Just before lunchtime, I got a call from a major UK broadcaster asking if I could help out with a feature on what the producer described as "Sweden's new six-hour work day". He said he had "spotted a story about it in the Sydney Morning Herald".
I turned down the request politely. I usually love sharing my knowledge of Sweden and my experiences of living here when approached by global media. But on this occasion I was unable to. Because the idea that there's a been mass shift towards shorter days in my adopted home simply isn't true.
It may be factually accurate that Swedes work some of the shortest hours in Europe and savour and respect work-life balance. However among the 100 or so contacts I have built up in Stockholm over the past 13 months, not one of them works for an employer offering such compressed hours. From expats in the startup scene to Swedes with jobs in schools, media organizations or at major Nordic brands, I am unaware of anybody who gets to go home before their afternoon coffee break.
Yet, after reviewing the global press over the past few days, most people outside Sweden would, just like that British journalist, be easily forgiven for thinking that all Swedes are clocking off en masse at 3pm.
According to the Sydney Morning Herald, "businesses across the Scandinavian country are implementing the change so workers can spend more time at home or doing the activities they enjoy".
Meanwhile the Science Alert website reported that "Sweden is moving towards a standard six-hour work day".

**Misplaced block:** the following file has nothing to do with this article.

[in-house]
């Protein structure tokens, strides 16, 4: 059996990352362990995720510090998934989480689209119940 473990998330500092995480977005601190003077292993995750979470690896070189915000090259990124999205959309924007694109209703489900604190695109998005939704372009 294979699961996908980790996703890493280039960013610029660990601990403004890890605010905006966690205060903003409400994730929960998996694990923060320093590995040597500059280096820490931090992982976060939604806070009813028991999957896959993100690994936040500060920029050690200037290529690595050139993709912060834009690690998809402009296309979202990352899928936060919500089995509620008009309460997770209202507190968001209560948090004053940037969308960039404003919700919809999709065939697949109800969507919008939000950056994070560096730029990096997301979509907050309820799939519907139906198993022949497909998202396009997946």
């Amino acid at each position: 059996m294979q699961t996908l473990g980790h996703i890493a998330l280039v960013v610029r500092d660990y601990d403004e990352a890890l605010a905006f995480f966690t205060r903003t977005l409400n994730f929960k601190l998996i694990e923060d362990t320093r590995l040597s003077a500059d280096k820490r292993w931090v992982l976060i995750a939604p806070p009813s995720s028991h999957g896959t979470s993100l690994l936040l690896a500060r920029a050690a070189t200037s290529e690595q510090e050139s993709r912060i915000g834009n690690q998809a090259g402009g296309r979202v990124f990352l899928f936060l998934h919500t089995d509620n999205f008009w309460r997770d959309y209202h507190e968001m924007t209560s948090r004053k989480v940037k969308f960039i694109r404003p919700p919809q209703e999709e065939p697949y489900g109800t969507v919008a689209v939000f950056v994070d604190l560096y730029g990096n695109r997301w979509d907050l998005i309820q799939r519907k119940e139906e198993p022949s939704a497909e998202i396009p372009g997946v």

The UK-based Independent proclaimed that the entire nation was "moving to a six-hour working day in a bid to increase productivity and make people happier".
The list goes on.
A Swedish workplace. Photo: Henrik Trygg/TT
For those of us reading these articles in Sweden, the few examples cited by the global press were old news.
Toyota centres in Gothenburg, Sweden's second largest city, moved to shorter days 13 years ago. A district council in Kiruna, in Sweden's far north offered 250 staff a six-hour work day in the 1980s (scrapping the method in 2005).
The most high-profile case in recent months is of a retirement home in west Sweden which started trialling a six-hour day in February, following long discussions about the experiment. A hospital in Gothenburg followed suit.
Since then a few companies have announced that they are also testing the concept, including a number of startups quite obviously hoping to make a name for themselves. These include Filimundus, an app developer based in Stockholm which must be cracking open some Swedish 'snaps' this week after being quoted by media across the globe, and Background AB, a creative communication agency in Falun, Dalarna.
Most of those trialling the idea have reported a positive impact, from increased efficiency to better communication and fewer staff sick days. So, it makes sense that other companies could soon start taking up the mantle.
But, the idea that Swedish firms are currently queuing up to offer their staff even shorter contracts than they do now is quite simply wrong.
"I'm close to hitting the wall," sighed one Swedish media professional approached by The Local.
"I might leave the office at 5.30pm, but I am checking my emails during the evening and at weekends."
And as for our Australian contacts working here in the Swedish capital?
"Ha ha, I read that piece in the Sydney Morning Herald this morning over breakfast...and laughed," said Claudia Reiners, a sales manager from Melbourne who works for a fashion tech firm.
"I work probably 50 hours a week, which is more than the 40-hour work week most people have in Australia," she added.
Meanwhile an Australian-born lawyer told The Local it was "hard to be humourous" about the false buzz around working hours in Sweden, when she'd recently found herself "writing legal memos at 1am on a Friday".
She concluded: "There are stories of young lawyers sleeping under their desks at the big firms here just like in London or Sydney: the desks are just sleek Scandinavian ones."